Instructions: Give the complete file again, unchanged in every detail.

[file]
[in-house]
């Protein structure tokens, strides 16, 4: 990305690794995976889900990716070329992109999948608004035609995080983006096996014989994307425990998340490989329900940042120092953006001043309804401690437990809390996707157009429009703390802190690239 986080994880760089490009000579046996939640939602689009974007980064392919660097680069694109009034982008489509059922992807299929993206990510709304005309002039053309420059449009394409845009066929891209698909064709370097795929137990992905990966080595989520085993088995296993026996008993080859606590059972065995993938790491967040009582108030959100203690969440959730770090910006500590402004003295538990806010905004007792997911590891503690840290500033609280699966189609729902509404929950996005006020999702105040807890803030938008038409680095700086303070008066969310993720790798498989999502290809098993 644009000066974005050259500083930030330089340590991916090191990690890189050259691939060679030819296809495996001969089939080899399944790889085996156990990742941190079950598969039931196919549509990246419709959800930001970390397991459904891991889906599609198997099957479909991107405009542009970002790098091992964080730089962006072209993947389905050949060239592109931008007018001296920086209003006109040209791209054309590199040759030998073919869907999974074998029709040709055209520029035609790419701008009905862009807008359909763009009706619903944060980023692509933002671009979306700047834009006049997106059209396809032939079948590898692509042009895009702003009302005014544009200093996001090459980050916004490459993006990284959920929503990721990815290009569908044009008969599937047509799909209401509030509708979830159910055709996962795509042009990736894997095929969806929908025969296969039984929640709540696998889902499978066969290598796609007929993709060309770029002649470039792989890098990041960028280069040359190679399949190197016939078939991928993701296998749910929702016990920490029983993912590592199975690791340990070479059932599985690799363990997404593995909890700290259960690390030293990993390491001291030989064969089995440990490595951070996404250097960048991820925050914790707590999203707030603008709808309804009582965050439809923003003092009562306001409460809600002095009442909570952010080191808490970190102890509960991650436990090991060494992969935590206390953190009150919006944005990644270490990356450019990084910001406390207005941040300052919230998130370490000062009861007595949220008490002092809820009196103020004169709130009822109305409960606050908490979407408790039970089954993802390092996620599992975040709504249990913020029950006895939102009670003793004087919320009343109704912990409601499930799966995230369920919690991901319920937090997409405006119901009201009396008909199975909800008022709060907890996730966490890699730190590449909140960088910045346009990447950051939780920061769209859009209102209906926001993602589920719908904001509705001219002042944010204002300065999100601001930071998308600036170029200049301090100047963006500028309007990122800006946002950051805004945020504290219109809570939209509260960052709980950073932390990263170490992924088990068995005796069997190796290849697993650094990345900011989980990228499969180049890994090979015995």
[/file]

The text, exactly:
[in-house]
């Protein structure tokens, strides 16, 4: 990305690794995976889900990716070329992109999948608004035609995080983006096996014989994307425990998340490989329900940042120092953006001043309804401690437990809390996707157009429009703390802190690239 986080994880760089490009000579046996939640939602689009974007980064392919660097680069694109009034982008489509059922992807299929993206990510709304005309002039053309420059449009394409845009066929891209698909064709370097795929137990992905990966080595989520085993088995296993026996008993080859606590059972065995993938790491967040009582108030959100203690969440959730770090910006500590402004003295538990806010905004007792997911590891503690840290500033609280699966189609729902509404929950996005006020999702105040807890803030938008038409680095700086303070008066969310993720790798498989999502290809098993 644009000066974005050259500083930030330089340590991916090191990690890189050259691939060679030819296809495996001969089939080899399944790889085996156990990742941190079950598969039931196919549509990246419709959800930001970390397991459904891991889906599609198997099957479909991107405009542009970002790098091992964080730089962006072209993947389905050949060239592109931008007018001296920086209003006109040209791209054309590199040759030998073919869907999974074998029709040709055209520029035609790419701008009905862009807008359909763009009706619903944060980023692509933002671009979306700047834009006049997106059209396809032939079948590898692509042009895009702003009302005014544009200093996001090459980050916004490459993006990284959920929503990721990815290009569908044009008969599937047509799909209401509030509708979830159910055709996962795509042009990736894997095929969806929908025969296969039984929640709540696998889902499978066969290598796609007929993709060309770029002649470039792989890098990041960028280069040359190679399949190197016939078939991928993701296998749910929702016990920490029983993912590592199975690791340990070479059932599985690799363990997404593995909890700290259960690390030293990993390491001291030989064969089995440990490595951070996404250097960048991820925050914790707590999203707030603008709808309804009582965050439809923003003092009562306001409460809600002095009442909570952010080191808490970190102890509960991650436990090991060494992969935590206390953190009150919006944005990644270490990356450019990084910001406390207005941040300052919230998130370490000062009861007595949220008490002092809820009196103020004169709130009822109305409960606050908490979407408790039970089954993802390092996620599992975040709504249990913020029950006895939102009670003793004087919320009343109704912990409601499930799966995230369920919690991901319920937090997409405006119901009201009396008909199975909800008022709060907890996730966490890699730190590449909140960088910045346009990447950051939780920061769209859009209102209906926001993602589920719908904001509705001219002042944010204002300065999100601001930071998308600036170029200049301090100047963006500028309007990122800006946002950051805004945020504290219109809570939209509260960052709980950073932390990263170490992924088990068995005796069997190796290849697993650094990345900011989980990228499969180049890994090979015995």